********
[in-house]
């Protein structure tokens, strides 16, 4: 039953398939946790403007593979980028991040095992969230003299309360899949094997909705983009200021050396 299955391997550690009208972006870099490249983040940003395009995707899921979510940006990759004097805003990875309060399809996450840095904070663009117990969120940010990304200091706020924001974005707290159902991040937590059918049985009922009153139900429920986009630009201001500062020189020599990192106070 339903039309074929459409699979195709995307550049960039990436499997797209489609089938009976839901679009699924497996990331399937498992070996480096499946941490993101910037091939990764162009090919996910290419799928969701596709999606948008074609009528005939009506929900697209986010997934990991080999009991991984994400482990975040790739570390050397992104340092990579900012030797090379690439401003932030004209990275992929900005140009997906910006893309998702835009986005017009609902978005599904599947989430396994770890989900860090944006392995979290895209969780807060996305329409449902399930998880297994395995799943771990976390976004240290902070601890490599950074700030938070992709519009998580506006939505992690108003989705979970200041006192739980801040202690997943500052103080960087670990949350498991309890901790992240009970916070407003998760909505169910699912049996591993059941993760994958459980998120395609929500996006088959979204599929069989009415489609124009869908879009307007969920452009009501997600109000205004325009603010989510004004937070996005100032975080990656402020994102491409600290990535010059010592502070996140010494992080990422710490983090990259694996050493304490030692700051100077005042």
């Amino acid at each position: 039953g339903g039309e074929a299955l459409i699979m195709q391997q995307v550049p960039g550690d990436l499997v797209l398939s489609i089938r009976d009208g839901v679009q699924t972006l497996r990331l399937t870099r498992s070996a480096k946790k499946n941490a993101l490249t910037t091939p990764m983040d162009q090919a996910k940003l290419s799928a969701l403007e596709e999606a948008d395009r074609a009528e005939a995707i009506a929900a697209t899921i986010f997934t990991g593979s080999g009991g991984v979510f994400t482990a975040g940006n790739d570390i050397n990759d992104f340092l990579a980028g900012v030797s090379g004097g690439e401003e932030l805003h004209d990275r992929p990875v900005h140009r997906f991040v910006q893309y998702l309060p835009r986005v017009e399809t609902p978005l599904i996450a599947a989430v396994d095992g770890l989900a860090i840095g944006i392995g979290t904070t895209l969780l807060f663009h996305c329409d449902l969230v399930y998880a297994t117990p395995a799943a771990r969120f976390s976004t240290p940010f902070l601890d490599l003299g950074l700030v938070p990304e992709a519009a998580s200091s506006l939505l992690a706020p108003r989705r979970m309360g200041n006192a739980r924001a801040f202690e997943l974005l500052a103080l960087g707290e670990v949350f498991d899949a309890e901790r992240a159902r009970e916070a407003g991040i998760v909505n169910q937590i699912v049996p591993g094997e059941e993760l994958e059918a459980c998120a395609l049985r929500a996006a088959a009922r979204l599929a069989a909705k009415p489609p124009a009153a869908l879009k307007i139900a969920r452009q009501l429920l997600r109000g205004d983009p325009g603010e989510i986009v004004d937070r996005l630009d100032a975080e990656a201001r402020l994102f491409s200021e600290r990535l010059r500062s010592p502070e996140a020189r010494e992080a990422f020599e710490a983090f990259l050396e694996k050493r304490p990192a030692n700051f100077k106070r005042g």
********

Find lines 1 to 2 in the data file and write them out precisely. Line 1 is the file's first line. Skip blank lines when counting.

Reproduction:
[in-house]
């Protein structure tokens, strides 16, 4: 039953398939946790403007593979980028991040095992969230003299309360899949094997909705983009200021050396 299955391997550690009208972006870099490249983040940003395009995707899921979510940006990759004097805003990875309060399809996450840095904070663009117990969120940010990304200091706020924001974005707290159902991040937590059918049985009922009153139900429920986009630009201001500062020189020599990192106070 339903039309074929459409699979195709995307550049960039990436499997797209489609089938009976839901679009699924497996990331399937498992070996480096499946941490993101910037091939990764162009090919996910290419799928969701596709999606948008074609009528005939009506929900697209986010997934990991080999009991991984994400482990975040790739570390050397992104340092990579900012030797090379690439401003932030004209990275992929900005140009997906910006893309998702835009986005017009609902978005599904599947989430396994770890989900860090944006392995979290895209969780807060996305329409449902399930998880297994395995799943771990976390976004240290902070601890490599950074700030938070992709519009998580506006939505992690108003989705979970200041006192739980801040202690997943500052103080960087670990949350498991309890901790992240009970916070407003998760909505169910699912049996591993059941993760994958459980998120395609929500996006088959979204599929069989009415489609124009869908879009307007969920452009009501997600109000205004325009603010989510004004937070996005100032975080990656402020994102491409600290990535010059010592502070996140010494992080990422710490983090990259694996050493304490030692700051100077005042």